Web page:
DUBLIN (CNS) — While Irish pubs will be allowed to open and serve alcohol on Good Friday, March 30, for the first time in 91 years, some pub owners have vowed to remain shut and observe the tradition.
President Michael D. Higgins signed the law change into effect in advance of the religious holiday this year after overwhelming support for the move in parliament.
The ban on serving alcohol on Good Friday has been in place since 1927, when lawmakers decided that the penitential nature of the day of fast and abstinence merited a public observance. However, in recent years, pub owners have claimed that the prohibition was having a detrimental effect on tourists visiting Ireland for Easter.
However, owners in at least two towns say they will remain shut.
In Drumconrath, County Meath — north of Dublin — the three local pub owners have joined forces to observe the Good Friday tradition. Dermot Muldoon, Pauline Fay and Pat Dempsey have declared they will honor the time-old tradition this year.
“Publicans get two days off in the whole year — just two — so we decided to keep that holiday as well as keeping up the tradition and having a bit of respect for our religion,” said Muldoon.
“We’ve received a load of support from our customers; after all it’s only one day,” he added. “We were known for closing on Good Friday throughout the world — it was something different about Ireland, and now that’s gone. Slowly, all the Irish traditions are being stripped.”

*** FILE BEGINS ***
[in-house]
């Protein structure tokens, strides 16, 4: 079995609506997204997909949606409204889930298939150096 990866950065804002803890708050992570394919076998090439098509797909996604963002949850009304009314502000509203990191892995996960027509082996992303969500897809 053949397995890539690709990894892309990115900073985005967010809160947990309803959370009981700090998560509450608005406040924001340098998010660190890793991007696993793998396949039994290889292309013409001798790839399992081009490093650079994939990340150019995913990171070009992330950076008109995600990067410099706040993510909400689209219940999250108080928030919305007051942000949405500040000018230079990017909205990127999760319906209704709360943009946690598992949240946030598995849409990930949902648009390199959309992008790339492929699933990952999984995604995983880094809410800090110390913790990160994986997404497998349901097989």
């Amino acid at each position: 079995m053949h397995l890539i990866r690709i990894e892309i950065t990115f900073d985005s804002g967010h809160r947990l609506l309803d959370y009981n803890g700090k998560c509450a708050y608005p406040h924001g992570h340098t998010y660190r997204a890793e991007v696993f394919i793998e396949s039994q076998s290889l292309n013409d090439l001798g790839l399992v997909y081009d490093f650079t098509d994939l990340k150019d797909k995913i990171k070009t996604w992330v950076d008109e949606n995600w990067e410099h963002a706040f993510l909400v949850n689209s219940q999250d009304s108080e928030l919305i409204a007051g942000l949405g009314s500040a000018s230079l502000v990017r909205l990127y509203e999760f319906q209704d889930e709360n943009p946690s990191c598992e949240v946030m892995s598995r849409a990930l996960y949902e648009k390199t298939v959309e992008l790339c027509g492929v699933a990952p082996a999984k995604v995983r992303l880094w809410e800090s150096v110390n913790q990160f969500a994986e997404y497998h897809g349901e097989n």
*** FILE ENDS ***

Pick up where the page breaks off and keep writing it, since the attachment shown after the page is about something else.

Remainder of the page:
Pauline Fay of Fay’s Bar said the day enables bar owners to completely switch off and spend the day with family. She added: “Quality of life has no price. I always spent the day with my children and continue to do so.”
Meanwhile, pub owners in a town in County Cork also vowed to remain shut. All six pub owners based in the town of Newmarket have decided to join together and keep the observance.
Joan Hourigan has been serving pints from the behind the counter at Hourigan’s bar for the past 50 years. She told RTE Radio that Good Friday “is something that I cherish and a tradition I want to maintain.” She said that religion is playing only “a small part” in her decision to remain closed.
One of the other pub owners in the village, Mick Hourigan, announced the move to his customers on his pub’s Facebook page, and the response from customers has been universally positive.
He said: “There are 363 days a year when the pub is open and I think that it plenty. Soon they will want us to open on Christmas Day.
“It is going against the grain — but who knows? Other pubs around the country may follow,” he said.
On the Facebook page of Hourigans Bar Newmarket, one customer wrote: “It is great to see that old traditions matter to our country … well done to you and hopefully more will follow.”
Another wrote “well done Newmarket, keep up our traditions” while one woman posted: “Well done to ye guys. Fair play. Our country needs to stand up for its traditions. Very proud that it is Newmarket leading the way — we lead where others follow.”
Over the years, revelers determined to have a drink found increasingly novel ways to indulge. Alcohol was not banned on trains, so people often bought train tickets for unnecessary return journeys in order to buy drinks. Similarly, some people in border counties organized trips to Northern Ireland where no such ban was in place.
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